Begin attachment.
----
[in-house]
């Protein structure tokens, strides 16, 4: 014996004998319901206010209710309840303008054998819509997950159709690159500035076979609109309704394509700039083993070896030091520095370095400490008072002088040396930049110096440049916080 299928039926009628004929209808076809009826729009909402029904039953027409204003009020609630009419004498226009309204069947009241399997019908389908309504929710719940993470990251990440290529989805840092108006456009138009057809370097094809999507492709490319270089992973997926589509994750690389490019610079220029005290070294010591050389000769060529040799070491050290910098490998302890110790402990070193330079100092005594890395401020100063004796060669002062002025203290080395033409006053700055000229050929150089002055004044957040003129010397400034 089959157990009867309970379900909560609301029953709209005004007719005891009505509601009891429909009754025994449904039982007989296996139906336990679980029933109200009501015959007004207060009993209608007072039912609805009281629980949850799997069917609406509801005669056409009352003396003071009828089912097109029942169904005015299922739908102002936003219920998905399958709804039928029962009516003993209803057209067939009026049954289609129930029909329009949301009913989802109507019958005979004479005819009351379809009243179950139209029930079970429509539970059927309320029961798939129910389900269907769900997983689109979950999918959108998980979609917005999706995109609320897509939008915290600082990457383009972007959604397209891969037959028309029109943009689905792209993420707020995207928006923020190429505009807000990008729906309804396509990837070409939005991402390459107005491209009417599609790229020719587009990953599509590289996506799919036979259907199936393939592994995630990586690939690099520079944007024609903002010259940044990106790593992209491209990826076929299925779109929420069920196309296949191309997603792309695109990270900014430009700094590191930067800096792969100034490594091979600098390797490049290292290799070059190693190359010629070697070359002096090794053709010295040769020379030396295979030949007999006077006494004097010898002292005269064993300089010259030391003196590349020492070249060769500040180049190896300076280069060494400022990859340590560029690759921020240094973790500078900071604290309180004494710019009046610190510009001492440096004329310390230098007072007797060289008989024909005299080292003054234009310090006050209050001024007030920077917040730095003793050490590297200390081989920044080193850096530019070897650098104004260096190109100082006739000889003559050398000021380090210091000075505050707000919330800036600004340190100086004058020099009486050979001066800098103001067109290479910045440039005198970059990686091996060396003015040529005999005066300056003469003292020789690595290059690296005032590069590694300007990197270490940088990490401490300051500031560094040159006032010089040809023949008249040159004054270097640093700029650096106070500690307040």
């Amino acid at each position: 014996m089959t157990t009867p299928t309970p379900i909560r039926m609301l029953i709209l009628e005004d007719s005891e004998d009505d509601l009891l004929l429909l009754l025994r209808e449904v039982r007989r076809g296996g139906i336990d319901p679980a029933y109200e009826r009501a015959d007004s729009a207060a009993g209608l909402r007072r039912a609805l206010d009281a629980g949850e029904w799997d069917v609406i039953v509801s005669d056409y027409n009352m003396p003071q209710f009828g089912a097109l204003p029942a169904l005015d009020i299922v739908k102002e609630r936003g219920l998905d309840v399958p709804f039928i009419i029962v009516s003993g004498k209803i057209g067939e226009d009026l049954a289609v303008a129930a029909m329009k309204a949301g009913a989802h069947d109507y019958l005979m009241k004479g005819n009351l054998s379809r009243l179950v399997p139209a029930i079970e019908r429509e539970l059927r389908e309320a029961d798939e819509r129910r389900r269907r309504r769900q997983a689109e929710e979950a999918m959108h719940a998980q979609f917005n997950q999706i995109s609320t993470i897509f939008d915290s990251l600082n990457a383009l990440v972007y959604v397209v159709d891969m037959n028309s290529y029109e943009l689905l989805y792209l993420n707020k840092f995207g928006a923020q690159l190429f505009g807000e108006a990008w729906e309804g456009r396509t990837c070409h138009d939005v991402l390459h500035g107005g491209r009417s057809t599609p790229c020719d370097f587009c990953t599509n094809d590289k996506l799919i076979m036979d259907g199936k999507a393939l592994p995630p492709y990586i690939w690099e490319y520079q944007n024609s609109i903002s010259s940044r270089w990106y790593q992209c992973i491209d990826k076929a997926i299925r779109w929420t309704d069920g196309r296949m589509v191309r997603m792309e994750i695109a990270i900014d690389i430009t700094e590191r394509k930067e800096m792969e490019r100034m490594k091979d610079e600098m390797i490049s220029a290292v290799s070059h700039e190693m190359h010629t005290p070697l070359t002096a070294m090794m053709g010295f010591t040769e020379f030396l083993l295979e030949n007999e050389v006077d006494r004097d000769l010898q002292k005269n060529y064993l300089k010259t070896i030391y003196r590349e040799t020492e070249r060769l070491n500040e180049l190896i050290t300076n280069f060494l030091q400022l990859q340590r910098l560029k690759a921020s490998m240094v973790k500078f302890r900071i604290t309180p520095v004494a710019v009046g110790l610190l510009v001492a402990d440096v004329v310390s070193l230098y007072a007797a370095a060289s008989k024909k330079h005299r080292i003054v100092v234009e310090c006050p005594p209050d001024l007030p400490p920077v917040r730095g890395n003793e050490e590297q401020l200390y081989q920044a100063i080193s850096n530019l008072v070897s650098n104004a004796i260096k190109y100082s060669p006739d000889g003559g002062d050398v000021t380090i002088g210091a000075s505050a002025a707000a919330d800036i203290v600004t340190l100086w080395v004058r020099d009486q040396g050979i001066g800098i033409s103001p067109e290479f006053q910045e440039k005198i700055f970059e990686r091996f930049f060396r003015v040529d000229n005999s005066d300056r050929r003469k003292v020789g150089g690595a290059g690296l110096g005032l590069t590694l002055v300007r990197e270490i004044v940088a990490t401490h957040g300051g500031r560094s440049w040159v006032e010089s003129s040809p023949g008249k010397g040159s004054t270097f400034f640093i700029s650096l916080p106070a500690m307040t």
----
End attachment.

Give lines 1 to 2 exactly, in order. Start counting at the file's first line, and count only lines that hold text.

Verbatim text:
[in-house]
């Protein structure tokens, strides 16, 4: 014996004998319901206010209710309840303008054998819509997950159709690159500035076979609109309704394509700039083993070896030091520095370095400490008072002088040396930049110096440049916080 299928039926009628004929209808076809009826729009909402029904039953027409204003009020609630009419004498226009309204069947009241399997019908389908309504929710719940993470990251990440290529989805840092108006456009138009057809370097094809999507492709490319270089992973997926589509994750690389490019610079220029005290070294010591050389000769060529040799070491050290910098490998302890110790402990070193330079100092005594890395401020100063004796060669002062002025203290080395033409006053700055000229050929150089002055004044957040003129010397400034 089959157990009867309970379900909560609301029953709209005004007719005891009505509601009891429909009754025994449904039982007989296996139906336990679980029933109200009501015959007004207060009993209608007072039912609805009281629980949850799997069917609406509801005669056409009352003396003071009828089912097109029942169904005015299922739908102002936003219920998905399958709804039928029962009516003993209803057209067939009026049954289609129930029909329009949301009913989802109507019958005979004479005819009351379809009243179950139209029930079970429509539970059927309320029961798939129910389900269907769900997983689109979950999918959108998980979609917005999706995109609320897509939008915290600082990457383009972007959604397209891969037959028309029109943009689905792209993420707020995207928006923020190429505009807000990008729906309804396509990837070409939005991402390459107005491209009417599609790229020719587009990953599509590289996506799919036979259907199936393939592994995630990586690939690099520079944007024609903002010259940044990106790593992209491209990826076929299925779109929420069920196309296949191309997603792309695109990270900014430009700094590191930067800096792969100034490594091979600098390797490049290292290799070059190693190359010629070697070359002096090794053709010295040769020379030396295979030949007999006077006494004097010898002292005269064993300089010259030391003196590349020492070249060769500040180049190896300076280069060494400022990859340590560029690759921020240094973790500078900071604290309180004494710019009046610190510009001492440096004329310390230098007072007797060289008989024909005299080292003054234009310090006050209050001024007030920077917040730095003793050490590297200390081989920044080193850096530019070897650098104004260096190109100082006739000889003559050398000021380090210091000075505050707000919330800036600004340190100086004058020099009486050979001066800098103001067109290479910045440039005198970059990686091996060396003015040529005999005066300056003469003292020789690595290059690296005032590069590694300007990197270490940088990490401490300051500031560094040159006032010089040809023949008249040159004054270097640093700029650096106070500690307040």